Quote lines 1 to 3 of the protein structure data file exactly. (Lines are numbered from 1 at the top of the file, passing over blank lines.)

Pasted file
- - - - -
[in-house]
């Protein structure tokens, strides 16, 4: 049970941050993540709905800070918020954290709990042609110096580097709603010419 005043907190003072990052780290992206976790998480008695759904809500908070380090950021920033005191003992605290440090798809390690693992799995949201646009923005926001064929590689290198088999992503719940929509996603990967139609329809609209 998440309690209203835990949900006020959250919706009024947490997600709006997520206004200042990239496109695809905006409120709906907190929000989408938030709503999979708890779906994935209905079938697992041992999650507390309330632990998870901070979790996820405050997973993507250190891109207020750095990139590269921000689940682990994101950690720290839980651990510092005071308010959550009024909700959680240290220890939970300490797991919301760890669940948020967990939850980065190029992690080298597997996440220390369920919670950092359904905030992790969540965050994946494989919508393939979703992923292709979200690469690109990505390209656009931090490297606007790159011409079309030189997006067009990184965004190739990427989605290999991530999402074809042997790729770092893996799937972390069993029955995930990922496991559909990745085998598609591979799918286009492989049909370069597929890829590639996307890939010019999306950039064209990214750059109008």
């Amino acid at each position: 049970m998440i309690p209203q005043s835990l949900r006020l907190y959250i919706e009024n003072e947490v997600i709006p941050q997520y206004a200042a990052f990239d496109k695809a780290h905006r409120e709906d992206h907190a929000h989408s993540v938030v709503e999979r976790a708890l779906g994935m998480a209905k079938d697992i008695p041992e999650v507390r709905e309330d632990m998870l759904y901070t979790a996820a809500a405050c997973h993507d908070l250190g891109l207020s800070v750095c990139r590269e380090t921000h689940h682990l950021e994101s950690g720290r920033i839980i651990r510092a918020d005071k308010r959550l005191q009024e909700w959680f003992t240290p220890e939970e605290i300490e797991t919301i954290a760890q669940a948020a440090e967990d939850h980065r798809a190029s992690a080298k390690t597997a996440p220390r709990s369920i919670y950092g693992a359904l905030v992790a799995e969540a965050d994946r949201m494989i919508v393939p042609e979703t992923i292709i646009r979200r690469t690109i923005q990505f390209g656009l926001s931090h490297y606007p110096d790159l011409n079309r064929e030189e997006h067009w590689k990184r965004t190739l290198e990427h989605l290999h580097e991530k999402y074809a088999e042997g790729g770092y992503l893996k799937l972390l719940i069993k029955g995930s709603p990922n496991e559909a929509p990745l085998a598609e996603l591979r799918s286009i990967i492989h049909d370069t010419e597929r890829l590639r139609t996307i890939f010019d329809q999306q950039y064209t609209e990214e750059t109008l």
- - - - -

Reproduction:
[in-house]
């Protein structure tokens, strides 16, 4: 049970941050993540709905800070918020954290709990042609110096580097709603010419 005043907190003072990052780290992206976790998480008695759904809500908070380090950021920033005191003992605290440090798809390690693992799995949201646009923005926001064929590689290198088999992503719940929509996603990967139609329809609209 998440309690209203835990949900006020959250919706009024947490997600709006997520206004200042990239496109695809905006409120709906907190929000989408938030709503999979708890779906994935209905079938697992041992999650507390309330632990998870901070979790996820405050997973993507250190891109207020750095990139590269921000689940682990994101950690720290839980651990510092005071308010959550009024909700959680240290220890939970300490797991919301760890669940948020967990939850980065190029992690080298597997996440220390369920919670950092359904905030992790969540965050994946494989919508393939979703992923292709979200690469690109990505390209656009931090490297606007790159011409079309030189997006067009990184965004190739990427989605290999991530999402074809042997790729770092893996799937972390069993029955995930990922496991559909990745085998598609591979799918286009492989049909370069597929890829590639996307890939010019999306950039064209990214750059109008």
């Amino acid at each position: 049970m998440i309690p209203q005043s835990l949900r006020l907190y959250i919706e009024n003072e947490v997600i709006p941050q997520y206004a200042a990052f990239d496109k695809a780290h905006r409120e709906d992206h907190a929000h989408s993540v938030v709503e999979r976790a708890l779906g994935m998480a209905k079938d697992i008695p041992e999650v507390r709905e309330d632990m998870l759904y901070t979790a996820a809500a405050c997973h993507d908070l250190g891109l207020s800070v750095c990139r590269e380090t921000h689940h682990l950021e994101s950690g720290r920033i839980i651990r510092a918020d005071k308010r959550l005191q009024e909700w959680f003992t240290p220890e939970e605290i300490e797991t919301i954290a760890q669940a948020a440090e967990d939850h980065r798809a190029s992690a080298k390690t597997a996440p220390r709990s369920i919670y950092g693992a359904l905030v992790a799995e969540a965050d994946r949201m494989i919508v393939p042609e979703t992923i292709i646009r979200r690469t690109i923005q990505f390209g656009l926001s931090h490297y606007p110096d790159l011409n079309r064929e030189e997006h067009w590689k990184r965004t190739l290198e990427h989605l290999h580097e991530k999402y074809a088999e042997g790729g770092y992503l893996k799937l972390l719940i069993k029955g995930s709603p990922n496991e559909a929509p990745l085998a598609e996603l591979r799918s286009i990967i492989h049909d370069t010419e597929r890829l590639r139609t996307i890939f010019d329809q999306q950039y064209t609209e990214e750059t109008l």